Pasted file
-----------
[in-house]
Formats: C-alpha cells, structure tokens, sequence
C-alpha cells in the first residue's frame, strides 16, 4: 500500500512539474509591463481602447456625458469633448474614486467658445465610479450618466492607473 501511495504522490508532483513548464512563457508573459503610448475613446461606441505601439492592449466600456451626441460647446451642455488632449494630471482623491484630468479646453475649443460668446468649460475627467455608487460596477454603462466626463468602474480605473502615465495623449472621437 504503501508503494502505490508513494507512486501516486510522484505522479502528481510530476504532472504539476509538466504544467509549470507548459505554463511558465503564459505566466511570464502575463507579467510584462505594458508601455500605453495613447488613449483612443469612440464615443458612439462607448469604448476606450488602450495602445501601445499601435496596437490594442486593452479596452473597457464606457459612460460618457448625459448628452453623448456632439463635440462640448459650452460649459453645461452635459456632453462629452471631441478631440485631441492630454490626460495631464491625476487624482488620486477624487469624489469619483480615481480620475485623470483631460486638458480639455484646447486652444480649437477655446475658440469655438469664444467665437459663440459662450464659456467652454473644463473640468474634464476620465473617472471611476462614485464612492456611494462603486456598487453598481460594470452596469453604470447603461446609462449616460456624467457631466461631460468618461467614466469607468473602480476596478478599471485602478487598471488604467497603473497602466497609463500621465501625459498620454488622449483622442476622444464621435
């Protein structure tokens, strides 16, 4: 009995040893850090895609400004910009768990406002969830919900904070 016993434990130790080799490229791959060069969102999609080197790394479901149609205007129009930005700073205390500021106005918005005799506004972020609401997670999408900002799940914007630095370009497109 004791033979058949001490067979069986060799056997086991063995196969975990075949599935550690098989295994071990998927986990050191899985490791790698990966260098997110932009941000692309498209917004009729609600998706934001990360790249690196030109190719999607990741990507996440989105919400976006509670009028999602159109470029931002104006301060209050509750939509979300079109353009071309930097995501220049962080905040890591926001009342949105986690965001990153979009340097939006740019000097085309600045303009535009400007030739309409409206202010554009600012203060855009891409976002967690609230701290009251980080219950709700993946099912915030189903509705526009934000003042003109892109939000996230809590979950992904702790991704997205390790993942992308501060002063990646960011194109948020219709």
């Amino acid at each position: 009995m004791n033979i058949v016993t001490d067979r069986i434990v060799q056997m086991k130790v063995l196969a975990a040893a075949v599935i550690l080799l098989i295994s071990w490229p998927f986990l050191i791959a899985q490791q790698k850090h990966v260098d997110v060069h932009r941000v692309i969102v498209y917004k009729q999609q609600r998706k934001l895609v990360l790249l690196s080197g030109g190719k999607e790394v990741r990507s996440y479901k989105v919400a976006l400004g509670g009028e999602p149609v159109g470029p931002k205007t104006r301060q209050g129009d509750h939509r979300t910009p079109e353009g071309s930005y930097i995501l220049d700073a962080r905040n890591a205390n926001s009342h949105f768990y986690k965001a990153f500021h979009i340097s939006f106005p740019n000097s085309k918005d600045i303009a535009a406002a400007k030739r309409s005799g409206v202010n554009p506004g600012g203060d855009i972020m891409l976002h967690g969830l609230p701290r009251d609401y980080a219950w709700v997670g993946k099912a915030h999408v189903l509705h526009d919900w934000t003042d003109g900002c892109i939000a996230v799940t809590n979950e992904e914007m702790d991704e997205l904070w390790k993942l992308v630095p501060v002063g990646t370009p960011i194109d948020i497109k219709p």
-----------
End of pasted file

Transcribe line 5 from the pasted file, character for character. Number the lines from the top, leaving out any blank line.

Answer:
């Amino acid at each position: 009995m004791n033979i058949v016993t001490d067979r069986i434990v060799q056997m086991k130790v063995l196969a975990a040893a075949v599935i550690l080799l098989i295994s071990w490229p998927f986990l050191i791959a899985q490791q790698k850090h990966v260098d997110v060069h932009r941000v692309i969102v498209y917004k009729q999609q609600r998706k934001l895609v990360l790249l690196s080197g030109g190719k999607e790394v990741r990507s996440y479901k989105v919400a976006l400004g509670g009028e999602p149609v159109g470029p931002k205007t104006r301060q209050g129009d509750h939509r979300t910009p079109e353009g071309s930005y930097i995501l220049d700073a962080r905040n890591a205390n926001s009342h949105f768990y986690k965001a990153f500021h979009i340097s939006f106005p740019n000097s085309k918005d600045i303009a535009a406002a400007k030739r309409s005799g409206v202010n554009p506004g600012g203060d855009i972020m891409l976002h967690g969830l609230p701290r009251d609401y980080a219950w709700v997670g993946k099912a915030h999408v189903l509705h526009d919900w934000t003042d003109g900002c892109i939000a996230v799940t809590n979950e992904e914007m702790d991704e997205l904070w390790k993942l992308v630095p501060v002063g990646t370009p960011i194109d948020i497109k219709p």